Any late tax payments now carry interest at 3%. Should tax be outstanding for over 6 months, a 5% surcharge on the outstanding amount may also apply, along with surcharges of up to 15% for VAT paid as little as one day late. If you can only pay some of your tax bills, it is often better to prioritise the VAT; however, our team can always advise on this.

When faced with a tax bill you cannot pay, the first step should always be to contact HMRC to make an arrangement to spread the bill over a number of months. This is known as a Time to Pay agreement and can be done online if you owe HMRC less than £30,000. If the debt is over £30,000 or you need longer than a year to pay, you will need to speak directly with an HMRC officer to provide more information – we can help you arrange and prepare for this.

Suppose you have income tax still outstanding from 2019-20 but are due a tax repayment in 2020-21. In this case, you may assume the repayment would be offset against the tax due and prevent any further interest from running. Unfortunately, this is not how tax rules work. The tax repayment for 2020-21 is generally offset against the outstanding tax, but only with effect from the final deadline for submitting the tax return – this is the 31st of January 2022 for the 2020-21 tax return.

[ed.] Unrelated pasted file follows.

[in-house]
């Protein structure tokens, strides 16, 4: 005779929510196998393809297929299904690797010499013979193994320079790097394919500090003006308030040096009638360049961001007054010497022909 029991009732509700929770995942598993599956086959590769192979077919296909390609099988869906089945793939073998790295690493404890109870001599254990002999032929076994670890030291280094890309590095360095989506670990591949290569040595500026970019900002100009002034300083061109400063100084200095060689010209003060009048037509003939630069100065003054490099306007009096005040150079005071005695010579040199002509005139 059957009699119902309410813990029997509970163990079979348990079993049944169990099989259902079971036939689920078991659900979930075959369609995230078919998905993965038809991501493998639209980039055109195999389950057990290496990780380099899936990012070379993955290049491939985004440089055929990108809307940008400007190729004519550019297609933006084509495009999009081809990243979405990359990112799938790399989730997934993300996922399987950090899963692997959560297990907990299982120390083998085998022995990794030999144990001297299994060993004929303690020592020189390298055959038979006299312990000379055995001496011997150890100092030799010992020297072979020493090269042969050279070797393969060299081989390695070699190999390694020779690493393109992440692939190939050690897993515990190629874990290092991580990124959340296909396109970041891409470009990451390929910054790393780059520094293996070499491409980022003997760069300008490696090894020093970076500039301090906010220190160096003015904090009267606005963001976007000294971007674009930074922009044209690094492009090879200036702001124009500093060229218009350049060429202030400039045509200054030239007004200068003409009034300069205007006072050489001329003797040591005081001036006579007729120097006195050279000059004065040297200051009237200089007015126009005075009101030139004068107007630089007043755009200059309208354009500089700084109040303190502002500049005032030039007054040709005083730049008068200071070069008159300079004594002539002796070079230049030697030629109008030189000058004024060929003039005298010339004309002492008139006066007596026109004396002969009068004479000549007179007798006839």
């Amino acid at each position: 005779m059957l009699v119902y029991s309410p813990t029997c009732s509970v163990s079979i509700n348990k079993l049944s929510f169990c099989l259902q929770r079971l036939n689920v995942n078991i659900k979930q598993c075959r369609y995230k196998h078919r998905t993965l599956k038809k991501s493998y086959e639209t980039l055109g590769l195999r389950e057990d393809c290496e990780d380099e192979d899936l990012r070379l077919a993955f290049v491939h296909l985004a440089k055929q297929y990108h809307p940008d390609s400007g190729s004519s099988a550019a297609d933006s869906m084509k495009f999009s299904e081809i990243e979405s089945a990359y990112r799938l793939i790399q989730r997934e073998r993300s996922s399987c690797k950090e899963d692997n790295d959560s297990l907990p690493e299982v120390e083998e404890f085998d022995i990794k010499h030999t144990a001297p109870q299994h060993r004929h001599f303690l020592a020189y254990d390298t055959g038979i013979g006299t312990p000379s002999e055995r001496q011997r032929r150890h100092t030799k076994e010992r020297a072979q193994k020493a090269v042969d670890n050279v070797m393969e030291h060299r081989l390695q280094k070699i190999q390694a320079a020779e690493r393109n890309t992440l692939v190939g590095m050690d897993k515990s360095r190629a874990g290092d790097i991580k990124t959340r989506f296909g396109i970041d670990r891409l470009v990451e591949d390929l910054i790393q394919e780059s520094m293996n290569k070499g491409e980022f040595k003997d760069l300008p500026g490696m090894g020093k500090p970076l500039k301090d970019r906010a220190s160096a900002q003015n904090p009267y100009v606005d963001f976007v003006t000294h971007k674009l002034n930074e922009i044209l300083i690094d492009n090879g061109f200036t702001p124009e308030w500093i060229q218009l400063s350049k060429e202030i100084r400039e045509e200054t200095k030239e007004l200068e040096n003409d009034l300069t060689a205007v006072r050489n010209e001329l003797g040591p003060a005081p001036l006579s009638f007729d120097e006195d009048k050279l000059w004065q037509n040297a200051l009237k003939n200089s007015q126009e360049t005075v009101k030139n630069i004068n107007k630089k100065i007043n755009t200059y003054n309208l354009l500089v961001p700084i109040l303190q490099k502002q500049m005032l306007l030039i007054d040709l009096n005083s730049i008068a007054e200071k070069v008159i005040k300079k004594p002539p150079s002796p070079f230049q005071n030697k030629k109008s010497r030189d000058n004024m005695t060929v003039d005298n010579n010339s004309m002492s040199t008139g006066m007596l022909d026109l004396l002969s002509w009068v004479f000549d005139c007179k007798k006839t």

If your 2020-21 tax return was submitted earlier than the 31st of January 2022, we could ask that HMRC treats the effective date of the repayment offset as the date when your tax return was logged as received. This should remove much of the interest charged.